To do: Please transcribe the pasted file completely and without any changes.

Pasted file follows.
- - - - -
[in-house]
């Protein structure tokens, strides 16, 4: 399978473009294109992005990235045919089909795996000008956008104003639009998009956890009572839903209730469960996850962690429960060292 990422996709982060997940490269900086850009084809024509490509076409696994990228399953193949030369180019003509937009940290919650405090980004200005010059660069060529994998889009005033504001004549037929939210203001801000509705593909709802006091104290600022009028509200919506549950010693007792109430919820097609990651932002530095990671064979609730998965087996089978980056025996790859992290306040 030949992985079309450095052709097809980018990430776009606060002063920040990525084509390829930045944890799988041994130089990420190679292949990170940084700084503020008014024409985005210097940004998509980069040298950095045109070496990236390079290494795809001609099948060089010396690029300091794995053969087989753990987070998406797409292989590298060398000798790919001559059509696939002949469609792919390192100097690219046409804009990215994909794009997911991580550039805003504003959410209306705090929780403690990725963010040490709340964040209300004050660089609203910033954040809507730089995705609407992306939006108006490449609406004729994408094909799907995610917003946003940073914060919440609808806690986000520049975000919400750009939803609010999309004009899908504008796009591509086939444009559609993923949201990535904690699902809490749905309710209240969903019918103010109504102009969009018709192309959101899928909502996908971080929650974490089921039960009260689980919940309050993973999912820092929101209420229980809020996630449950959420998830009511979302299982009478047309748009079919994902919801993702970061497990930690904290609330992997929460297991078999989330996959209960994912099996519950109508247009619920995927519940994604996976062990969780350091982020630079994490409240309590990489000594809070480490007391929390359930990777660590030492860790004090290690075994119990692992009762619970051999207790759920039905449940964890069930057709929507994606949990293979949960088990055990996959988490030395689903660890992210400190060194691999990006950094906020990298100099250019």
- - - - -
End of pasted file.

[in-house]
């Protein structure tokens, strides 16, 4: 399978473009294109992005990235045919089909795996000008956008104003639009998009956890009572839903209730469960996850962690429960060292 990422996709982060997940490269900086850009084809024509490509076409696994990228399953193949030369180019003509937009940290919650405090980004200005010059660069060529994998889009005033504001004549037929939210203001801000509705593909709802006091104290600022009028509200919506549950010693007792109430919820097609990651932002530095990671064979609730998965087996089978980056025996790859992290306040 030949992985079309450095052709097809980018990430776009606060002063920040990525084509390829930045944890799988041994130089990420190679292949990170940084700084503020008014024409985005210097940004998509980069040298950095045109070496990236390079290494795809001609099948060089010396690029300091794995053969087989753990987070998406797409292989590298060398000798790919001559059509696939002949469609792919390192100097690219046409804009990215994909794009997911991580550039805003504003959410209306705090929780403690990725963010040490709340964040209300004050660089609203910033954040809507730089995705609407992306939006108006490449609406004729994408094909799907995610917003946003940073914060919440609808806690986000520049975000919400750009939803609010999309004009899908504008796009591509086939444009559609993923949201990535904690699902809490749905309710209240969903019918103010109504102009969009018709192309959101899928909502996908971080929650974490089921039960009260689980919940309050993973999912820092929101209420229980809020996630449950959420998830009511979302299982009478047309748009079919994902919801993702970061497990930690904290609330992997929460297991078999989330996959209960994912099996519950109508247009619920995927519940994604996976062990969780350091982020630079994490409240309590990489000594809070480490007391929390359930990777660590030492860790004090290690075994119990692992009762619970051999207790759920039905449940964890069930057709929507994606949990293979949960088990055990996959988490030395689903660890992210400190060194691999990006950094906020990298100099250019």